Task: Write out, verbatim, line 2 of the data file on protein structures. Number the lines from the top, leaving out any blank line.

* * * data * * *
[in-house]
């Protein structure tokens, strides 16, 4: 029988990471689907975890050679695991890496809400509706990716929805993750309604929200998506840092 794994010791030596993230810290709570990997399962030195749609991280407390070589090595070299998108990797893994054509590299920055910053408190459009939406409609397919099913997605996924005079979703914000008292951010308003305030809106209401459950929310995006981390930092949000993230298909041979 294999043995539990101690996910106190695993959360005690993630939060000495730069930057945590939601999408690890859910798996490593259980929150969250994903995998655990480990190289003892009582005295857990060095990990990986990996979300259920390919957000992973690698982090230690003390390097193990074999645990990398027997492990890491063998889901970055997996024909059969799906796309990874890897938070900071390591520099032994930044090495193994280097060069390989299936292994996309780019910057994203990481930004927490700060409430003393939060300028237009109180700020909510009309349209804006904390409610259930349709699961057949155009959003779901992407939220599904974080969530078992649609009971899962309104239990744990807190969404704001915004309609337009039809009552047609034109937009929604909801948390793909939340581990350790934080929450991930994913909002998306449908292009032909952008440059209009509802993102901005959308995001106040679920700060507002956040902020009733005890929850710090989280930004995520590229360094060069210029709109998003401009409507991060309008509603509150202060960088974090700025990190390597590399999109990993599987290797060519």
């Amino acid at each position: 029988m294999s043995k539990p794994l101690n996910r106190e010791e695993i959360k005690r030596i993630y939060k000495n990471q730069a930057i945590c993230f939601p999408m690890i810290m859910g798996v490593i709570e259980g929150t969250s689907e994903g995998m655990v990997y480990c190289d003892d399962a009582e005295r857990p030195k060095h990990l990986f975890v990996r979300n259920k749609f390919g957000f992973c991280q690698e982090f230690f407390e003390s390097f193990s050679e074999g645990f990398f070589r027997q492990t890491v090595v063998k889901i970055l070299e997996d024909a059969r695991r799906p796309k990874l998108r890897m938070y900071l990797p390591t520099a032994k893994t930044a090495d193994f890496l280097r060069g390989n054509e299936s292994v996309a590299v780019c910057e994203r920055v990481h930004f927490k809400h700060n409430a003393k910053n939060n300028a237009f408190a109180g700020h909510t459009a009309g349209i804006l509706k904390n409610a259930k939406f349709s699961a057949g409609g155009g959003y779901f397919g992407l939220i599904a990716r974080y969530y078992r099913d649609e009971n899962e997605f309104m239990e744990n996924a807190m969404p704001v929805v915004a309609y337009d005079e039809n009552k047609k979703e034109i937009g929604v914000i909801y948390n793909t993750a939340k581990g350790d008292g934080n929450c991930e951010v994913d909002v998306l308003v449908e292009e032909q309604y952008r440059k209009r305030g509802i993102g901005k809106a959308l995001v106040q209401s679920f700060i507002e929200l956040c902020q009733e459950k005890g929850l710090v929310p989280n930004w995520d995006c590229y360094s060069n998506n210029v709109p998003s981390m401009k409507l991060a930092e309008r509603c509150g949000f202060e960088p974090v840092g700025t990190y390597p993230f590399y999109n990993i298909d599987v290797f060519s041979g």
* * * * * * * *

């Protein structure tokens, strides 16, 4: 029988990471689907975890050679695991890496809400509706990716929805993750309604929200998506840092 794994010791030596993230810290709570990997399962030195749609991280407390070589090595070299998108990797893994054509590299920055910053408190459009939406409609397919099913997605996924005079979703914000008292951010308003305030809106209401459950929310995006981390930092949000993230298909041979 294999043995539990101690996910106190695993959360005690993630939060000495730069930057945590939601999408690890859910798996490593259980929150969250994903995998655990480990190289003892009582005295857990060095990990990986990996979300259920390919957000992973690698982090230690003390390097193990074999645990990398027997492990890491063998889901970055997996024909059969799906796309990874890897938070900071390591520099032994930044090495193994280097060069390989299936292994996309780019910057994203990481930004927490700060409430003393939060300028237009109180700020909510009309349209804006904390409610259930349709699961057949155009959003779901992407939220599904974080969530078992649609009971899962309104239990744990807190969404704001915004309609337009039809009552047609034109937009929604909801948390793909939340581990350790934080929450991930994913909002998306449908292009032909952008440059209009509802993102901005959308995001106040679920700060507002956040902020009733005890929850710090989280930004995520590229360094060069210029709109998003401009409507991060309008509603509150202060960088974090700025990190390597590399999109990993599987290797060519």